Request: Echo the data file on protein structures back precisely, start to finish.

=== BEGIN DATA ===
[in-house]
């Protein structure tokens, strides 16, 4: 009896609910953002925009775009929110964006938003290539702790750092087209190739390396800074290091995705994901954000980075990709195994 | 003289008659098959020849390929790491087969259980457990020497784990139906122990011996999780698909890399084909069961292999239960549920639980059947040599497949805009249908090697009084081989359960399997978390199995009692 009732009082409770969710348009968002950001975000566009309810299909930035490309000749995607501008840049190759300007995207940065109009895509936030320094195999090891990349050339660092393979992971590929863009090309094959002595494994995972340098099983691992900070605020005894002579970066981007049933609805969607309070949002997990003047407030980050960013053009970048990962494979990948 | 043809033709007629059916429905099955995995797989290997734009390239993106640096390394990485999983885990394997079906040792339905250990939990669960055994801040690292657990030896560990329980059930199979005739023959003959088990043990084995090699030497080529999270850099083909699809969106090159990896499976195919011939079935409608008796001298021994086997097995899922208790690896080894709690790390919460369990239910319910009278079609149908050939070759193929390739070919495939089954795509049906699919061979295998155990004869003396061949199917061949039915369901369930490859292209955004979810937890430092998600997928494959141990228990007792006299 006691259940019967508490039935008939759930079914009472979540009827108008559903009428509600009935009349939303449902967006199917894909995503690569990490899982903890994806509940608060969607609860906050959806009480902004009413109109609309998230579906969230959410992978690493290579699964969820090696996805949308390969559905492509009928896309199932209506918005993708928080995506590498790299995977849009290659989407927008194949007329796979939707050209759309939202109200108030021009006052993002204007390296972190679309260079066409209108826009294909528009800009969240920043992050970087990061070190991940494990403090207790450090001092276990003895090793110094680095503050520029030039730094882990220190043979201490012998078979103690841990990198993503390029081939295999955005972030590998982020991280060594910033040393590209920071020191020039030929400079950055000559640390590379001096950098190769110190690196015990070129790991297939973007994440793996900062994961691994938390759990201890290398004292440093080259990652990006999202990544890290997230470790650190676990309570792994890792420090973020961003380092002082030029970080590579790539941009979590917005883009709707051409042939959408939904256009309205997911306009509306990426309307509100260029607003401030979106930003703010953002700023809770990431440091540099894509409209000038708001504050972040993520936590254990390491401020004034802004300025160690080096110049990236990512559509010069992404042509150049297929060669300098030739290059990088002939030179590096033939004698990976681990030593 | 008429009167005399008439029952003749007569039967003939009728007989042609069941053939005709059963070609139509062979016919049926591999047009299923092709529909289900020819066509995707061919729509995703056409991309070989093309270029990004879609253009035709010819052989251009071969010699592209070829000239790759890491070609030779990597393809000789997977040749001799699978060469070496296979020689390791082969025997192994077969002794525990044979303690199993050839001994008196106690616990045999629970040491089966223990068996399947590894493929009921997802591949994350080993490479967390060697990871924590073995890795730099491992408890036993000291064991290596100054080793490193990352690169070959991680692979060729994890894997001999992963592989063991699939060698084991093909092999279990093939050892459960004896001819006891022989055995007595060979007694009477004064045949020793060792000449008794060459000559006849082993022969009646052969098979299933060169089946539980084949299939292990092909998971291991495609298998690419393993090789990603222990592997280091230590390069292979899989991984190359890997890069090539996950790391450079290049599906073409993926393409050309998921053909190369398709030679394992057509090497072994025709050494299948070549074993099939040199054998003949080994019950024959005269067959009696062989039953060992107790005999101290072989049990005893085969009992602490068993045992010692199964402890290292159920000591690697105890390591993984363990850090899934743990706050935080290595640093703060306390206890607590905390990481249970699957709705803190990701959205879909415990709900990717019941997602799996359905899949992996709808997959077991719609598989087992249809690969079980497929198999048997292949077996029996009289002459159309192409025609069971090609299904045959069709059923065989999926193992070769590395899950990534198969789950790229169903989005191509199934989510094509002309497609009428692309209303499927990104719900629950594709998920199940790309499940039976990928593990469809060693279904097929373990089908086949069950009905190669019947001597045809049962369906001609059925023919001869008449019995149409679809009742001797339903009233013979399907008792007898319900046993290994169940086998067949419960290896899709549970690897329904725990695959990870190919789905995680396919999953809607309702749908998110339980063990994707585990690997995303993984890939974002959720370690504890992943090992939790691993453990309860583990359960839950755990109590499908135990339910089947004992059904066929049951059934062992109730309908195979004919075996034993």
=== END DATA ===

[in-house]
């Protein structure tokens, strides 16, 4: 009896609910953002925009775009929110964006938003290539702790750092087209190739390396800074290091995705994901954000980075990709195994 | 003289008659098959020849390929790491087969259980457990020497784990139906122990011996999780698909890399084909069961292999239960549920639980059947040599497949805009249908090697009084081989359960399997978390199995009692 009732009082409770969710348009968002950001975000566009309810299909930035490309000749995607501008840049190759300007995207940065109009895509936030320094195999090891990349050339660092393979992971590929863009090309094959002595494994995972340098099983691992900070605020005894002579970066981007049933609805969607309070949002997990003047407030980050960013053009970048990962494979990948 | 043809033709007629059916429905099955995995797989290997734009390239993106640096390394990485999983885990394997079906040792339905250990939990669960055994801040690292657990030896560990329980059930199979005739023959003959088990043990084995090699030497080529999270850099083909699809969106090159990896499976195919011939079935409608008796001298021994086997097995899922208790690896080894709690790390919460369990239910319910009278079609149908050939070759193929390739070919495939089954795509049906699919061979295998155990004869003396061949199917061949039915369901369930490859292209955004979810937890430092998600997928494959141990228990007792006299 006691259940019967508490039935008939759930079914009472979540009827108008559903009428509600009935009349939303449902967006199917894909995503690569990490899982903890994806509940608060969607609860906050959806009480902004009413109109609309998230579906969230959410992978690493290579699964969820090696996805949308390969559905492509009928896309199932209506918005993708928080995506590498790299995977849009290659989407927008194949007329796979939707050209759309939202109200108030021009006052993002204007390296972190679309260079066409209108826009294909528009800009969240920043992050970087990061070190991940494990403090207790450090001092276990003895090793110094680095503050520029030039730094882990220190043979201490012998078979103690841990990198993503390029081939295999955005972030590998982020991280060594910033040393590209920071020191020039030929400079950055000559640390590379001096950098190769110190690196015990070129790991297939973007994440793996900062994961691994938390759990201890290398004292440093080259990652990006999202990544890290997230470790650190676990309570792994890792420090973020961003380092002082030029970080590579790539941009979590917005883009709707051409042939959408939904256009309205997911306009509306990426309307509100260029607003401030979106930003703010953002700023809770990431440091540099894509409209000038708001504050972040993520936590254990390491401020004034802004300025160690080096110049990236990512559509010069992404042509150049297929060669300098030739290059990088002939030179590096033939004698990976681990030593 | 008429009167005399008439029952003749007569039967003939009728007989042609069941053939005709059963070609139509062979016919049926591999047009299923092709529909289900020819066509995707061919729509995703056409991309070989093309270029990004879609253009035709010819052989251009071969010699592209070829000239790759890491070609030779990597393809000789997977040749001799699978060469070496296979020689390791082969025997192994077969002794525990044979303690199993050839001994008196106690616990045999629970040491089966223990068996399947590894493929009921997802591949994350080993490479967390060697990871924590073995890795730099491992408890036993000291064991290596100054080793490193990352690169070959991680692979060729994890894997001999992963592989063991699939060698084991093909092999279990093939050892459960004896001819006891022989055995007595060979007694009477004064045949020793060792000449008794060459000559006849082993022969009646052969098979299933060169089946539980084949299939292990092909998971291991495609298998690419393993090789990603222990592997280091230590390069292979899989991984190359890997890069090539996950790391450079290049599906073409993926393409050309998921053909190369398709030679394992057509090497072994025709050494299948070549074993099939040199054998003949080994019950024959005269067959009696062989039953060992107790005999101290072989049990005893085969009992602490068993045992010692199964402890290292159920000591690697105890390591993984363990850090899934743990706050935080290595640093703060306390206890607590905390990481249970699957709705803190990701959205879909415990709900990717019941997602799996359905899949992996709808997959077991719609598989087992249809690969079980497929198999048997292949077996029996009289002459159309192409025609069971090609299904045959069709059923065989999926193992070769590395899950990534198969789950790229169903989005191509199934989510094509002309497609009428692309209303499927990104719900629950594709998920199940790309499940039976990928593990469809060693279904097929373990089908086949069950009905190669019947001597045809049962369906001609059925023919001869008449019995149409679809009742001797339903009233013979399907008792007898319900046993290994169940086998067949419960290896899709549970690897329904725990695959990870190919789905995680396919999953809607309702749908998110339980063990994707585990690997995303993984890939974002959720370690504890992943090992939790691993453990309860583990359960839950755990109590499908135990339910089947004992059904066929049951059934062992109730309908195979004919075996034993």